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ABSTRACT

The northern segment of the Edwards (Balcones Fault Zone) Aquifer is an important source of water for municipalities, industry, and landowners in central Texas. Rapid population growth in this part of Texas has increased interest in the north segment of the aquifer and heightened concerns about groundwater availability. The aquifer consists of Cretaceous limestone stratigraphic units that crop out along its western margin and dip toward the east. Groundwater primarily flows from the aquifer outcrop recharge zones toward discharge zones along perennial rivers and streams in the outcrop area and to a lesser extent toward deeper parts of the aquifer, eventually discharging by cross-formational flow to overlying stratigraphic units, such as the Del Rio Clay, Buda Limestone, and Austin Chalk. Groundwater isotope compositions in the aquifer indicate that groundwater flow is most active in the unconfined parts of the aquifer and that most recharge occurs during late fall and winter months, even though highest monthly precipitation occurs during the spring.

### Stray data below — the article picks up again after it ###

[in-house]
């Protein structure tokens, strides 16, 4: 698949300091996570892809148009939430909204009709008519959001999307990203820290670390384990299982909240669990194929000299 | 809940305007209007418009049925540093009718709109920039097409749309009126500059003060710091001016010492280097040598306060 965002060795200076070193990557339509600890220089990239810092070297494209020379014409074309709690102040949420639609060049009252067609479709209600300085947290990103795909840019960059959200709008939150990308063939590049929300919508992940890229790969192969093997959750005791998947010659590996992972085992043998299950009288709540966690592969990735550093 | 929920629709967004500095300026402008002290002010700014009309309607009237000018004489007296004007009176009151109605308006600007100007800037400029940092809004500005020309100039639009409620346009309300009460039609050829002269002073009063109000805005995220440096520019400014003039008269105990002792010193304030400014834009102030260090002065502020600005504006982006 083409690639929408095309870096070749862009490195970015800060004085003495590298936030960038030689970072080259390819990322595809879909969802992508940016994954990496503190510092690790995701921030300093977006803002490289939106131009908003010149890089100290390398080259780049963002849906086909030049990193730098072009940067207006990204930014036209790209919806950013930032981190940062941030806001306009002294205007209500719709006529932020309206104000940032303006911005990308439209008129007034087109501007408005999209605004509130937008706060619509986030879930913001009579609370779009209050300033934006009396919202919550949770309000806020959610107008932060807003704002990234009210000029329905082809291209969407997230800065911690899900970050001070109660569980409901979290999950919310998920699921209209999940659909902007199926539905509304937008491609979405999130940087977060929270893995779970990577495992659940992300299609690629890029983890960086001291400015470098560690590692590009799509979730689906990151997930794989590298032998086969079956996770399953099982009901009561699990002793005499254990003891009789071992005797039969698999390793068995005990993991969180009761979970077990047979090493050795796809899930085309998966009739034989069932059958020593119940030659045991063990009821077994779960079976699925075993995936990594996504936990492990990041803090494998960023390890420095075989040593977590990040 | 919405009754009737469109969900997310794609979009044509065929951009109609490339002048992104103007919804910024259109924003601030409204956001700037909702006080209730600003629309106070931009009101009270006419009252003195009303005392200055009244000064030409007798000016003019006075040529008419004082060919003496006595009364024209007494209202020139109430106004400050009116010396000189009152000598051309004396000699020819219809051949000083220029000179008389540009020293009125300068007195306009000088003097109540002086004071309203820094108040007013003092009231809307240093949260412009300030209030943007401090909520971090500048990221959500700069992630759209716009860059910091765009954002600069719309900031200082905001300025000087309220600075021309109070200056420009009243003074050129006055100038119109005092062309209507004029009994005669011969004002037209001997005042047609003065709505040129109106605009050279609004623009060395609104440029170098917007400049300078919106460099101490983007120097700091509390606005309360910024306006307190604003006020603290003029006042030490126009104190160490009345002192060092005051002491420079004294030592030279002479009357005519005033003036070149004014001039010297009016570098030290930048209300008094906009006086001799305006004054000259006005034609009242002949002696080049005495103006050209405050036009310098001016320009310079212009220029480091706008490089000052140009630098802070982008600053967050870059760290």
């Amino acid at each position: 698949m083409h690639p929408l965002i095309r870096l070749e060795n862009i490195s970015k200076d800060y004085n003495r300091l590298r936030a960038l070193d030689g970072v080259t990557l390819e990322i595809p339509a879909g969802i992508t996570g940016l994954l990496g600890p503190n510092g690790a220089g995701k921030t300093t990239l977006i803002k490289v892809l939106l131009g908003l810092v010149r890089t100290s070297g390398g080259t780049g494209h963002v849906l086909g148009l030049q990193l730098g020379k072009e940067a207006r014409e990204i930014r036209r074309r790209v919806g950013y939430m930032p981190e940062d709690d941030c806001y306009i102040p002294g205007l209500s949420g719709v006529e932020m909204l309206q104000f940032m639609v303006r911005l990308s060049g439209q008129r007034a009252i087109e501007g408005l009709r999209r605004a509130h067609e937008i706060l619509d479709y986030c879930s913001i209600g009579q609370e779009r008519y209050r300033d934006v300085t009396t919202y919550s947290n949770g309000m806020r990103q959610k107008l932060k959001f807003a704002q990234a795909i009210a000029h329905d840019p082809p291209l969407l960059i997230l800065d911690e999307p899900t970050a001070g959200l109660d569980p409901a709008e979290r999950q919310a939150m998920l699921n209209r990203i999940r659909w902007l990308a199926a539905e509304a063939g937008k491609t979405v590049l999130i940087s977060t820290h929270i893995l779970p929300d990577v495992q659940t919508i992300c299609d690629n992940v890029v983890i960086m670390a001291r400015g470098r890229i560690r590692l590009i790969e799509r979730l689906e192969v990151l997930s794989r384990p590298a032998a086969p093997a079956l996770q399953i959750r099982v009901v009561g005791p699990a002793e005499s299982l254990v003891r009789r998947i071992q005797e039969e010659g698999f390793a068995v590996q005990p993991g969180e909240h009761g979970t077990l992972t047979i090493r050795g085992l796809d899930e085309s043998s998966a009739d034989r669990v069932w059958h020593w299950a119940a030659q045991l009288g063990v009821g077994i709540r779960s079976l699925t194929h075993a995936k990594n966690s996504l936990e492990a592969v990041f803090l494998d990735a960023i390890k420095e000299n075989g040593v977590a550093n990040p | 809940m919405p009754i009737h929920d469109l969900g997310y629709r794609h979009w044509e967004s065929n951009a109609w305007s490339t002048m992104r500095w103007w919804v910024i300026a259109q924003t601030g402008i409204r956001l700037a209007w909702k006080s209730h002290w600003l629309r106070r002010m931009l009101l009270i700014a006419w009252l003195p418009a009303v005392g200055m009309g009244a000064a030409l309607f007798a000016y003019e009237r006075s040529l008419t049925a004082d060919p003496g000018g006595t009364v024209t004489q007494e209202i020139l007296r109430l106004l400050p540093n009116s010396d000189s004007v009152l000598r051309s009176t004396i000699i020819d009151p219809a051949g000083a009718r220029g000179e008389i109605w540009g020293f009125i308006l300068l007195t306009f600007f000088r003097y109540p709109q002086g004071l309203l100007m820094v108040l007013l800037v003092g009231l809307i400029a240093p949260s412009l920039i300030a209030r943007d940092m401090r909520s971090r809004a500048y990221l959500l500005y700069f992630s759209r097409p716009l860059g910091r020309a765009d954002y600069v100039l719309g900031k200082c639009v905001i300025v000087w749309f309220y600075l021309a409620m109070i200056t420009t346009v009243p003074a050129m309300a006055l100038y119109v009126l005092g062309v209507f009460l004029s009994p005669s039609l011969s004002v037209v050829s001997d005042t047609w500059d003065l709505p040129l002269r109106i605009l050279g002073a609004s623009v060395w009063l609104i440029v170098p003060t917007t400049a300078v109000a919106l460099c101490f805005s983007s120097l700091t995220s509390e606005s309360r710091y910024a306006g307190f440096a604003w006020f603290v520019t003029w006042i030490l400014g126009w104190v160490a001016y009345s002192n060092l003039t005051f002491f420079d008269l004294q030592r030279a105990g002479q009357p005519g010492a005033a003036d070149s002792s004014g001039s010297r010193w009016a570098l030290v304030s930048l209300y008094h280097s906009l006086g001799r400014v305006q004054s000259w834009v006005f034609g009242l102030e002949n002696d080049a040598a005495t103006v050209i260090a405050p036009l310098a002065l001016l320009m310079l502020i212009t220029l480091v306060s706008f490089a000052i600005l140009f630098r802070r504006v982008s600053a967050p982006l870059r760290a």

Pumping from the northern segment of the Edwards (Balcones Fault Zone) Aquifer is ~6.8 × 107 L/d, having peaked at ~1.0 × 108 L/d in 2004, but still up from ~3.4 × 107 L/d in the 1980s. Most of this pumping (~90%) is for municipal uses. However, in the rural northern and heavily urbanized southern parts of the aquifer, domestic and manufacturing uses, respectively, account for a significant portion of total pumping.

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